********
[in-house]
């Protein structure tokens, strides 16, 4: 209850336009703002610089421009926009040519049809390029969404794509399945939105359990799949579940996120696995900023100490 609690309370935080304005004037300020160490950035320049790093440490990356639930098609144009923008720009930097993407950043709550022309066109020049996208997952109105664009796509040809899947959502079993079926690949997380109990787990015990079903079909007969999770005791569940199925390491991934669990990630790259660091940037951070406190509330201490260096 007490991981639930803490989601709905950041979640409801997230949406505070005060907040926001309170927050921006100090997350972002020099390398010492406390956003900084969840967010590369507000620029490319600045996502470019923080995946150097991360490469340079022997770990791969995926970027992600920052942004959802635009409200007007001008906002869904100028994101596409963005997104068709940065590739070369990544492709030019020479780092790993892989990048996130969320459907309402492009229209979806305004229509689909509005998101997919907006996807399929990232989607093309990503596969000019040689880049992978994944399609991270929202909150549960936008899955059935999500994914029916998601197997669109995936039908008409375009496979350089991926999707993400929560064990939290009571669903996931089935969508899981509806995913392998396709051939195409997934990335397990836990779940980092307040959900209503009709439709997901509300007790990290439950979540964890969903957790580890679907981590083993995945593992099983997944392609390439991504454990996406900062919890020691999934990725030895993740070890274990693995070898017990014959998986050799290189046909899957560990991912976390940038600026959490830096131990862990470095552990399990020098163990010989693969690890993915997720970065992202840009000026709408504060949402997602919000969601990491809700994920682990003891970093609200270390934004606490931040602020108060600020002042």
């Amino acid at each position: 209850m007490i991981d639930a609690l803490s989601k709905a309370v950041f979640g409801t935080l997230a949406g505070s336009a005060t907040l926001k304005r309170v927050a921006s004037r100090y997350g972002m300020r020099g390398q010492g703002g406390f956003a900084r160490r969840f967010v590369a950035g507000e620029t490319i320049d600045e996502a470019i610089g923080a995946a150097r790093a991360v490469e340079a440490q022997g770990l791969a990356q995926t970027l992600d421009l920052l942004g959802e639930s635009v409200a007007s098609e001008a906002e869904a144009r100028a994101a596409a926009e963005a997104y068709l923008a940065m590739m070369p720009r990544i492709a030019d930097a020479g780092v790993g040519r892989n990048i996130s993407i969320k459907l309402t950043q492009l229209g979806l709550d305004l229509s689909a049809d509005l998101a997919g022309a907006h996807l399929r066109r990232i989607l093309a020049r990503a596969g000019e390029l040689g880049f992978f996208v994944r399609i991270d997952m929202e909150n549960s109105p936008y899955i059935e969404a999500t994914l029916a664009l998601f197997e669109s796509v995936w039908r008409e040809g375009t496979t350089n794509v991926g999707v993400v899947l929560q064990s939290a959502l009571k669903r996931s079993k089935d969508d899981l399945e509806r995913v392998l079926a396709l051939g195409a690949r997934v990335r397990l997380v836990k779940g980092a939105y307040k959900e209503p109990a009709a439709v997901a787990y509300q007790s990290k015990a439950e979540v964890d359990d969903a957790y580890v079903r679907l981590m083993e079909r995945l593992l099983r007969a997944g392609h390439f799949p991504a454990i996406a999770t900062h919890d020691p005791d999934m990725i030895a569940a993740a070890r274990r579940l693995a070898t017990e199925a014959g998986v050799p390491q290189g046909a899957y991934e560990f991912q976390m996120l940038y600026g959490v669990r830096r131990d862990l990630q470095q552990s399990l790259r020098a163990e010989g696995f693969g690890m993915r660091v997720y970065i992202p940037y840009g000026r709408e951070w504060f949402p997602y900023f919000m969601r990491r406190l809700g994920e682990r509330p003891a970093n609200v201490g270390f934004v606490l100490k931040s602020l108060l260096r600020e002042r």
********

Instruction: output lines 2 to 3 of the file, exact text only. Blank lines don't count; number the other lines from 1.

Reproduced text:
């Protein structure tokens, strides 16, 4: 209850336009703002610089421009926009040519049809390029969404794509399945939105359990799949579940996120696995900023100490 609690309370935080304005004037300020160490950035320049790093440490990356639930098609144009923008720009930097993407950043709550022309066109020049996208997952109105664009796509040809899947959502079993079926690949997380109990787990015990079903079909007969999770005791569940199925390491991934669990990630790259660091940037951070406190509330201490260096 007490991981639930803490989601709905950041979640409801997230949406505070005060907040926001309170927050921006100090997350972002020099390398010492406390956003900084969840967010590369507000620029490319600045996502470019923080995946150097991360490469340079022997770990791969995926970027992600920052942004959802635009409200007007001008906002869904100028994101596409963005997104068709940065590739070369990544492709030019020479780092790993892989990048996130969320459907309402492009229209979806305004229509689909509005998101997919907006996807399929990232989607093309990503596969000019040689880049992978994944399609991270929202909150549960936008899955059935999500994914029916998601197997669109995936039908008409375009496979350089991926999707993400929560064990939290009571669903996931089935969508899981509806995913392998396709051939195409997934990335397990836990779940980092307040959900209503009709439709997901509300007790990290439950979540964890969903957790580890679907981590083993995945593992099983997944392609390439991504454990996406900062919890020691999934990725030895993740070890274990693995070898017990014959998986050799290189046909899957560990991912976390940038600026959490830096131990862990470095552990399990020098163990010989693969690890993915997720970065992202840009000026709408504060949402997602919000969601990491809700994920682990003891970093609200270390934004606490931040602020108060600020002042």
């Amino acid at each position: 209850m007490i991981d639930a609690l803490s989601k709905a309370v950041f979640g409801t935080l997230a949406g505070s336009a005060t907040l926001k304005r309170v927050a921006s004037r100090y997350g972002m300020r020099g390398q010492g703002g406390f956003a900084r160490r969840f967010v590369a950035g507000e620029t490319i320049d600045e996502a470019i610089g923080a995946a150097r790093a991360v490469e340079a440490q022997g770990l791969a990356q995926t970027l992600d421009l920052l942004g959802e639930s635009v409200a007007s098609e001008a906002e869904a144009r100028a994101a596409a926009e963005a997104y068709l923008a940065m590739m070369p720009r990544i492709a030019d930097a020479g780092v790993g040519r892989n990048i996130s993407i969320k459907l309402t950043q492009l229209g979806l709550d305004l229509s689909a049809d509005l998101a997919g022309a907006h996807l399929r066109r990232i989607l093309a020049r990503a596969g000019e390029l040689g880049f992978f996208v994944r399609i991270d997952m929202e909150n549960s109105p936008y899955i059935e969404a999500t994914l029916a664009l998601f197997e669109s796509v995936w039908r008409e040809g375009t496979t350089n794509v991926g999707v993400v899947l929560q064990s939290a959502l009571k669903r996931s079993k089935d969508d899981l399945e509806r995913v392998l079926a396709l051939g195409a690949r997934v990335r397990l997380v836990k779940g980092a939105y307040k959900e209503p109990a009709a439709v997901a787990y509300q007790s990290k015990a439950e979540v964890d359990d969903a957790y580890v079903r679907l981590m083993e079909r995945l593992l099983r007969a997944g392609h390439f799949p991504a454990i996406a999770t900062h919890d020691p005791d999934m990725i030895a569940a993740a070890r274990r579940l693995a070898t017990e199925a014959g998986v050799p390491q290189g046909a899957y991934e560990f991912q976390m996120l940038y600026g959490v669990r830096r131990d862990l990630q470095q552990s399990l790259r020098a163990e010989g696995f693969g690890m993915r660091v997720y970065i992202p940037y840009g000026r709408e951070w504060f949402p997602y900023f919000m969601r990491r406190l809700g994920e682990r509330p003891a970093n609200v201490g270390f934004v606490l100490k931040s602020l108060l260096r600020e002042r």